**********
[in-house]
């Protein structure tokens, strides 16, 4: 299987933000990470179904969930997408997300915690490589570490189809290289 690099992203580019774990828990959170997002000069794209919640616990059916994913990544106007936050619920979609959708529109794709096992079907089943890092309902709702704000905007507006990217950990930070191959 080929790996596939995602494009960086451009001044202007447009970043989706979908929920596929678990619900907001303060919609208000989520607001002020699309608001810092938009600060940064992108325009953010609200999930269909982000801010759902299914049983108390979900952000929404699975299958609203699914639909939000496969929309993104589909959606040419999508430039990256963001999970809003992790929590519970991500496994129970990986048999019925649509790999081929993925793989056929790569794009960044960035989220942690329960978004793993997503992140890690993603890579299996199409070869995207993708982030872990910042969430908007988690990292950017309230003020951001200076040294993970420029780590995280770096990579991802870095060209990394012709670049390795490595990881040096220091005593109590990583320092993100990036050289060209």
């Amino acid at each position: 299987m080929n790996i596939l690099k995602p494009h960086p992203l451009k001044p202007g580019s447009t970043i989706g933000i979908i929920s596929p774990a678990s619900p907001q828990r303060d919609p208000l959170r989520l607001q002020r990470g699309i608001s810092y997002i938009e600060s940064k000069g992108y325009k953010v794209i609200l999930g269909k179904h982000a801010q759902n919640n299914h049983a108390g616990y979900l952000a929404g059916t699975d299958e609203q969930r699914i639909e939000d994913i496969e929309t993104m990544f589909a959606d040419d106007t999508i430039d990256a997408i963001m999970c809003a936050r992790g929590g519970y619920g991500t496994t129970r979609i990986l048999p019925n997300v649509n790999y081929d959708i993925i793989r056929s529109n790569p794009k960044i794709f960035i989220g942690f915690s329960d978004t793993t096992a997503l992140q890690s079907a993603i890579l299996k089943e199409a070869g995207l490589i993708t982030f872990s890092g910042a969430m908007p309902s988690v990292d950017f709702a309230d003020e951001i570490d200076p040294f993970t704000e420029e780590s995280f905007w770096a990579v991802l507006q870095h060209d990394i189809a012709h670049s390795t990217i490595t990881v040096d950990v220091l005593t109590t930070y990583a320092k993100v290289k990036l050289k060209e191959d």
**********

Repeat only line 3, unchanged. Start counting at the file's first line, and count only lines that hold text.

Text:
């Amino acid at each position: 299987m080929n790996i596939l690099k995602p494009h960086p992203l451009k001044p202007g580019s447009t970043i989706g933000i979908i929920s596929p774990a678990s619900p907001q828990r303060d919609p208000l959170r989520l607001q002020r990470g699309i608001s810092y997002i938009e600060s940064k000069g992108y325009k953010v794209i609200l999930g269909k179904h982000a801010q759902n919640n299914h049983a108390g616990y979900l952000a929404g059916t699975d299958e609203q969930r699914i639909e939000d994913i496969e929309t993104m990544f589909a959606d040419d106007t999508i430039d990256a997408i963001m999970c809003a936050r992790g929590g519970y619920g991500t496994t129970r979609i990986l048999p019925n997300v649509n790999y081929d959708i993925i793989r056929s529109n790569p794009k960044i794709f960035i989220g942690f915690s329960d978004t793993t096992a997503l992140q890690s079907a993603i890579l299996k089943e199409a070869g995207l490589i993708t982030f872990s890092g910042a969430m908007p309902s988690v990292d950017f709702a309230d003020e951001i570490d200076p040294f993970t704000e420029e780590s995280f905007w770096a990579v991802l507006q870095h060209d990394i189809a012709h670049s390795t990217i490595t990881v040096d950990v220091l005593t109590t930070y990583a320092k993100v290289k990036l050289k060209e191959d």